Figure 2.

Comparison of male pulse rate and female preference for pulse rate across generations. The histograms on the left show male pulse rate from second-generation (G2) laboratory-reared individuals (bottom) and their wild-caught ancestors (top) from Naulu and Glenwood. The figures on the right show female phonotaxis results from G2 individuals (bottom) and their wild-caught ancestors (top) from Naulu and Glenwood. The y-axis shows the proportion of females responding to the faster pulse rate in a two-choice trial, along with the 95% confidence intervals. The dashed line at 0.5 indicates no preference for a given trial; populations whose confidence intervals exclude 0.5 show significant preference for one of the two pulse rates in the trial. Trials in which the confidence intervals of one population exclude the mean preference of the other population have significantly different pulse rate preferences for that trial.


Wild-caught generation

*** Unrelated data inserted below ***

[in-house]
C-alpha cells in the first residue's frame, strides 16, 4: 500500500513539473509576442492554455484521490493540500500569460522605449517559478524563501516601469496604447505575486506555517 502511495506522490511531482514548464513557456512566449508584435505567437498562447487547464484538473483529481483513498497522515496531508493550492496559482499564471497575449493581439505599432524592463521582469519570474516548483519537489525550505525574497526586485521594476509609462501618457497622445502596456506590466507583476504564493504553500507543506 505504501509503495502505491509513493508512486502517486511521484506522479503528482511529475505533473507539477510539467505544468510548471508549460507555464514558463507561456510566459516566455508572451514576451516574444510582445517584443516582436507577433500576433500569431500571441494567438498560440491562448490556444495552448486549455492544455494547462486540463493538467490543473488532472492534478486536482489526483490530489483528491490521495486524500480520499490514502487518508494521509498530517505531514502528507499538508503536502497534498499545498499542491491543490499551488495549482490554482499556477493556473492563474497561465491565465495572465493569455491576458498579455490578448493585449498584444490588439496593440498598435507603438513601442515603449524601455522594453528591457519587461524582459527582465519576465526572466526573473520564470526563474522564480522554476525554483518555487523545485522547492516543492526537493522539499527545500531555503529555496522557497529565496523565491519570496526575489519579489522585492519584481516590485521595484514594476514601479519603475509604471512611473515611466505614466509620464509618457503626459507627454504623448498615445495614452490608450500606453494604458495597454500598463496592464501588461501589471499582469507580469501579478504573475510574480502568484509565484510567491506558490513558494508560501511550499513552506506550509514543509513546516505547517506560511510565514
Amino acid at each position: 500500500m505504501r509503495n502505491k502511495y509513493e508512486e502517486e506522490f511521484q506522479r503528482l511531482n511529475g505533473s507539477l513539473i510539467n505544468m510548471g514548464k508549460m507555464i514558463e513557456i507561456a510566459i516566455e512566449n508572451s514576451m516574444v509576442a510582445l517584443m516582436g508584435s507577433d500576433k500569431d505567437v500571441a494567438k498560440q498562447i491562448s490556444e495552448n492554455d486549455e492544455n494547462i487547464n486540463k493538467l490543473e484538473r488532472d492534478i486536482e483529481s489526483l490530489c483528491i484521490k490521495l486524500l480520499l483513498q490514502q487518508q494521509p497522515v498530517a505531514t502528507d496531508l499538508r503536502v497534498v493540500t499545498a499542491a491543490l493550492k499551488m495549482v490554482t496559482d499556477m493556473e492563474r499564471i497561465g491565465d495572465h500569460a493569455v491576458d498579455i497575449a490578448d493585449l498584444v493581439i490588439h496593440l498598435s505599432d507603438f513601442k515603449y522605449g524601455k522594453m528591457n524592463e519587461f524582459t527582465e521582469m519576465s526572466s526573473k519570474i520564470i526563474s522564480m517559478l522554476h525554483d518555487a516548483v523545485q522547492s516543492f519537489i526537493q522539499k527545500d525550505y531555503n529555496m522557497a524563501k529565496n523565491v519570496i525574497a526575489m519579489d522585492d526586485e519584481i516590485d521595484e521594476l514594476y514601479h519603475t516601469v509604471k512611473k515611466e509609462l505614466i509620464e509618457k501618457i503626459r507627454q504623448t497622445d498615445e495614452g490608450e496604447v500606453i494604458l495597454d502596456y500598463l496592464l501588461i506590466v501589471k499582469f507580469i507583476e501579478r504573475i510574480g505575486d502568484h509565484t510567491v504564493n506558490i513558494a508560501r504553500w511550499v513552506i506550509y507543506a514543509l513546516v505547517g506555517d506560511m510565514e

In total, 269 wild-caught females were run in preference trials, and individual responses were deposited at Dryad (doi:10.5061/dryad.8645). Typically, females responded to the faster song of the pair at the slow end of the trial range, and to the slower song at the fast end of the trial range. Population means and standard errors within populations were estimated using the bootstrap analysis described above. After applying a logistic regression to the bootstrap replicates, it became apparent that estimates of pulse rate preference scaled with pulse rate means from their respective populations (see below). However, preference estimates from slower singing populations were associated with substantially larger 95% confidence intervals when based on all six acoustic choice trials. This likely occurred because the trials at the fast end of the range were beyond the normal discrimination range of females from slower populations. To improve estimates, the means and standard errors were recalculated using the first four trials only, the first five trials only, and all six trials, for those populations where male pulse rates were less than 2.5 pulses per second (pps), between 2.5 and 2.8 pps, and over 2.8 pps, respectively. Of the 17 groups that had recalculated estimates, 14 showed a reduced standard error. With this systematic adjustment, standard errors dropped by 35% and were similar across populations (Table 3).